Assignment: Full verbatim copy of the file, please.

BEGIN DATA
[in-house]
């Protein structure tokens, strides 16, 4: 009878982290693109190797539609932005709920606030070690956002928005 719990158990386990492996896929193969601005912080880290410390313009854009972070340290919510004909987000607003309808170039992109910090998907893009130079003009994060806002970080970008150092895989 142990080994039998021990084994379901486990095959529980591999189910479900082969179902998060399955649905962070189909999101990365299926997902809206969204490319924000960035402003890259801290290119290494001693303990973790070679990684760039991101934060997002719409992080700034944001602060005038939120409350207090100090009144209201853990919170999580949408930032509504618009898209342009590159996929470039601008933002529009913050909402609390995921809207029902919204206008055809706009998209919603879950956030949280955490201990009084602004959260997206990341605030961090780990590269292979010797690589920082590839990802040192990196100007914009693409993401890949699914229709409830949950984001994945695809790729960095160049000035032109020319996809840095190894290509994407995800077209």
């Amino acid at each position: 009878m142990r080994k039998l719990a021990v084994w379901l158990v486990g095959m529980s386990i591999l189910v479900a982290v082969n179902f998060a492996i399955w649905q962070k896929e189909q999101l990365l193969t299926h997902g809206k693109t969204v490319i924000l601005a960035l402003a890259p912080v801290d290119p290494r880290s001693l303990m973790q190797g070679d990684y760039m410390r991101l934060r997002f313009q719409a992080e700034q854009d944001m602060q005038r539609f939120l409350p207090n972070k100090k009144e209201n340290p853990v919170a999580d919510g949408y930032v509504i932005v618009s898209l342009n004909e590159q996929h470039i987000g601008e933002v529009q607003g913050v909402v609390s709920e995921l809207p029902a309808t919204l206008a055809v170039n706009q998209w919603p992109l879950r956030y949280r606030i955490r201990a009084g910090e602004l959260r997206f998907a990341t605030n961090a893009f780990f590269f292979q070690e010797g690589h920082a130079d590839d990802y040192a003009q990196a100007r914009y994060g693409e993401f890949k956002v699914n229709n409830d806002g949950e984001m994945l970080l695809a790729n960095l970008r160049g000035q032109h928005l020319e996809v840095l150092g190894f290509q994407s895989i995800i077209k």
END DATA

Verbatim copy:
[in-house]
């Protein structure tokens, strides 16, 4: 009878982290693109190797539609932005709920606030070690956002928005 719990158990386990492996896929193969601005912080880290410390313009854009972070340290919510004909987000607003309808170039992109910090998907893009130079003009994060806002970080970008150092895989 142990080994039998021990084994379901486990095959529980591999189910479900082969179902998060399955649905962070189909999101990365299926997902809206969204490319924000960035402003890259801290290119290494001693303990973790070679990684760039991101934060997002719409992080700034944001602060005038939120409350207090100090009144209201853990919170999580949408930032509504618009898209342009590159996929470039601008933002529009913050909402609390995921809207029902919204206008055809706009998209919603879950956030949280955490201990009084602004959260997206990341605030961090780990590269292979010797690589920082590839990802040192990196100007914009693409993401890949699914229709409830949950984001994945695809790729960095160049000035032109020319996809840095190894290509994407995800077209």
């Amino acid at each position: 009878m142990r080994k039998l719990a021990v084994w379901l158990v486990g095959m529980s386990i591999l189910v479900a982290v082969n179902f998060a492996i399955w649905q962070k896929e189909q999101l990365l193969t299926h997902g809206k693109t969204v490319i924000l601005a960035l402003a890259p912080v801290d290119p290494r880290s001693l303990m973790q190797g070679d990684y760039m410390r991101l934060r997002f313009q719409a992080e700034q854009d944001m602060q005038r539609f939120l409350p207090n972070k100090k009144e209201n340290p853990v919170a999580d919510g949408y930032v509504i932005v618009s898209l342009n004909e590159q996929h470039i987000g601008e933002v529009q607003g913050v909402v609390s709920e995921l809207p029902a309808t919204l206008a055809v170039n706009q998209w919603p992109l879950r956030y949280r606030i955490r201990a009084g910090e602004l959260r997206f998907a990341t605030n961090a893009f780990f590269f292979q070690e010797g690589h920082a130079d590839d990802y040192a003009q990196a100007r914009y994060g693409e993401f890949k956002v699914n229709n409830d806002g949950e984001m994945l970080l695809a790729n960095l970008r160049g000035q032109h928005l020319e996809v840095l150092g190894f290509q994407s895989i995800i077209k």